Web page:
All three of Katherine Fils’ children were starting out in new schools. And this year, she was determined to continue her annual tradition.
“Every first day of school, for the first week,” she said, “you have new clothes.”
Ms. Fils wanted to make sure her children – Anthony, 17; Jalen, 14; And Jazmine, 11, can pick up new outfits and feel confident in her first days at the new schools in Staten Island.
The family had been living in an apartment in Brooklyn a few years ago, but after some problems arose there, Ms. Fils moved her family to a homeless shelter. Soon after he left, the coronavirus pandemic took hold of the city and schooling went virtual.
Ms. Fils, 33, worked hard to keep her children in good spirits. He played board games and did puzzles.
“Something new or different,” said Ms. Fils, “just so they can take their mind off everything.”
But the strains mounted in the shelter. Children had trouble connecting to the Internet and were sometimes unable to listen to lessons.
“It was a complete battle,” Ms. Fils said of navigating school online.
On top of the technical problems, Ms. Fils was taking her children to live with family members while she had work as a home health aide. She would wake them up at 5 or 6 to go to relatives’ homes before their shifts started at 8. About a year later, Ms. Fils’s children were exhausted, and she decided that she would have to quit her job and help her out at school. -Time.
“It wasn’t easy, because then you have to think, you’re losing money,” she said. “You’re making it worse.”
In June 2021, Ms. Fils and her family were able to live in an apartment on Staten Island. Ms. Fils said her children were particularly excited about creating a kitchen they didn’t have at the shelter – all of her kids know how to cook, and Anthony especially loves inventing new recipes, Ms. Phils said.
As summer broke, Ms. Fils was relieved that her children would once again go to school in person, but the cost of supplies and clothing plummeted.
“At first I was fine, thank goodness they got a chance to go back,” Ms. Fils said. “But then I was like, Danger, now I have to buy school supplies. And as they get older, the supplies keep getting bigger.”
This year, recognizing the need for the families they work with, Children’s Aid, one of nine organizations supported by The New York Times Neediest Cases Fund, joined hands to distribute Target gift cards to help schools. $150,000 set aside from the fund. Expenditure.
“We wanted to make sure we got the cards very quickly, and got them in the hands of families very quickly,” said Georgia Booth, executive vice president of child support. About 900 families received gift cards totaling $100 to $500.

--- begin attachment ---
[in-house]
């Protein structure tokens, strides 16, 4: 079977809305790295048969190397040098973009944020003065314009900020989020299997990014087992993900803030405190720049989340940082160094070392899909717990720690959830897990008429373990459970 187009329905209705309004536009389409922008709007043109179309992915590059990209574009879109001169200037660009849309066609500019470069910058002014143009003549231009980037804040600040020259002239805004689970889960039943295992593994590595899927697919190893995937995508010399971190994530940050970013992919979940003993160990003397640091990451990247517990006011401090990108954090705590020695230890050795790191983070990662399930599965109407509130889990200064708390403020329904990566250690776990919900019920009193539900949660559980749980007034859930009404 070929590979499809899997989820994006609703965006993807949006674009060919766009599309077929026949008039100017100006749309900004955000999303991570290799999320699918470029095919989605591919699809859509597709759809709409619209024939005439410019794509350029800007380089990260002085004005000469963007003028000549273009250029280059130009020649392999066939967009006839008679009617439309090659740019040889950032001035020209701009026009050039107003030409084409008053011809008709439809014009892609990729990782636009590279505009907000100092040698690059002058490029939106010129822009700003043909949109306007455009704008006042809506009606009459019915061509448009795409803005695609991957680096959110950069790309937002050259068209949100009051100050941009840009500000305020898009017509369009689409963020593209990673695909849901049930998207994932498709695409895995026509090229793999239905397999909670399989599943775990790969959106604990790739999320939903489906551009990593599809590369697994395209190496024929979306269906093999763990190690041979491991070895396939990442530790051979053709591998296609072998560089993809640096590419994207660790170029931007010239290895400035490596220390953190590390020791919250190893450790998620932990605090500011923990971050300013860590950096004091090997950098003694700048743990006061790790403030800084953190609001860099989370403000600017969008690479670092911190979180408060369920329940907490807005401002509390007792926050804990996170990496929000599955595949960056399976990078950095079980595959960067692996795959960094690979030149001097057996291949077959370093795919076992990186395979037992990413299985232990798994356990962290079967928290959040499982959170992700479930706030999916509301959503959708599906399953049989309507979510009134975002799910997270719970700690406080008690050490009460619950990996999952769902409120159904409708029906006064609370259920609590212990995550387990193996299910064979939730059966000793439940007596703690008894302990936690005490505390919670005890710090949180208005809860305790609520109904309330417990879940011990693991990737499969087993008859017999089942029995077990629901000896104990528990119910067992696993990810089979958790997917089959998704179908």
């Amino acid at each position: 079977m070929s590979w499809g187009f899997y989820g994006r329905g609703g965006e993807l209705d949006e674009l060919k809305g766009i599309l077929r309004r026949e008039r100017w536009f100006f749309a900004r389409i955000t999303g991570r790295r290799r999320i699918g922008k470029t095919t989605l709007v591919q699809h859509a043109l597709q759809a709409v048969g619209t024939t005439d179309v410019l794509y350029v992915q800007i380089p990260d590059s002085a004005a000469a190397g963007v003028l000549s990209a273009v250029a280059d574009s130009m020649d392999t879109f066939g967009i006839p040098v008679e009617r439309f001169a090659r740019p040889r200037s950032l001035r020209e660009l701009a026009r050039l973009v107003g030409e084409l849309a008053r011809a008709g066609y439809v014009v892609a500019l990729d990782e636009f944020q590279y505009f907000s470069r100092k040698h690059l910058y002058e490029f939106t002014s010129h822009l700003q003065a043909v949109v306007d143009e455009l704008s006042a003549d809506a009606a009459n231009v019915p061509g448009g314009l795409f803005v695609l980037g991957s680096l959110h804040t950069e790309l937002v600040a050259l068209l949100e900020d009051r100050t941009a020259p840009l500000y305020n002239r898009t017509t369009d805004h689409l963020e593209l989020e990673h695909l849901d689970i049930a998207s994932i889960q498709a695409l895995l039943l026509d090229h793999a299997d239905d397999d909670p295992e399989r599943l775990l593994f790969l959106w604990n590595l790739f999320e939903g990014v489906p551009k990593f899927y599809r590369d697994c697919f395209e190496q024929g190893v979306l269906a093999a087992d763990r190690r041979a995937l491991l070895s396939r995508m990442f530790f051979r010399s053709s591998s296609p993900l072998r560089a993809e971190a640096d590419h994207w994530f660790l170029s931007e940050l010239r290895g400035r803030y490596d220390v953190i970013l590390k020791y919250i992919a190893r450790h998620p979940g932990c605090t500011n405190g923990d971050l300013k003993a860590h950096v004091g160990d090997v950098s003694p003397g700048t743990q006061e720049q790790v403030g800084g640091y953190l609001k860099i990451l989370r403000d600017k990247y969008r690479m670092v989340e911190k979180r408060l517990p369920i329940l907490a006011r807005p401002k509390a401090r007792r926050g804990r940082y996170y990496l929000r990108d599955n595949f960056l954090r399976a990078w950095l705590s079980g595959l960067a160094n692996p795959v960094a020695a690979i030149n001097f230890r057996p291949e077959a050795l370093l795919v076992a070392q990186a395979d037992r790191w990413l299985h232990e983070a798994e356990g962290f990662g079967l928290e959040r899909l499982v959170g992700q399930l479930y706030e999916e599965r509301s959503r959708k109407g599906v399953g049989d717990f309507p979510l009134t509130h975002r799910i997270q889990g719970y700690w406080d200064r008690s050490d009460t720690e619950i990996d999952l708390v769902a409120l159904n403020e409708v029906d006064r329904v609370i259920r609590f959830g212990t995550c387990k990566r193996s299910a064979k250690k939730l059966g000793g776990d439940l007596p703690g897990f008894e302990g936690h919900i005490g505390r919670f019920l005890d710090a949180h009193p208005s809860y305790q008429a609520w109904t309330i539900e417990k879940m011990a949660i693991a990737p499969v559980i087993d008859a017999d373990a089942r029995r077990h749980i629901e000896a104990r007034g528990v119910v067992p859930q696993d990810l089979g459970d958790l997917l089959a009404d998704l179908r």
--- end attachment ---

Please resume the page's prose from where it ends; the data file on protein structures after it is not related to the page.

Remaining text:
“Many of them appreciated that we offered them as support, rather than expressing their needs specifically,” Ms Boothe said. “They were incredibly grateful for that.”
Ms. Fils received a $300 Target gift card from Children’s Aid, which she used to buy school supplies and new clothes for her children. She said that Anthony was particularly excited about NASCAR T-shirts, and Jalen looked forward to wearing tops featuring anime characters.
Alyssa Tucker, 29, who received a $100 gift card, was grateful that helping kids made the most sense for her family to spend on her. She already had school supplies and clothes, so she bought her 5-year-old daughter, Autumn, a pumpkin-shaped bucket, trick-or-treating. And in preparation for Christmas, she bought Barbies, which she hid in her closet.
Debrina Mitchell was among the many parents in New York City concerned about her return to in-person school.
In the spring, when her 9-year-old son, Elijah, was on his way back to class, he realized he didn’t have new clothes for him. “I didn’t expect her to go back to school,” said Ms. Michelle, 32.
Ms. Mitchell told a counselor at the HOPE program, a job training program she participated in, about her concerns. The counselor helped him get in touch with the Community Service Society, another organization supported by The Fund. With its help, Ms. Michelle bought Elijah for $330.91 in new clothes.
“I’m very happy about it,” said Ms. Mitchell. The new clothing, including T-shirts with Spider-Man and dinosaurs on them, made Elijah personally feel “very excited” about returning to school. Ms Michele said she is particularly proud of the importance her son gives to her new clothes.
“I was happy with the fact that he appreciated it,” she said. “There it meant it was worth asking for help.”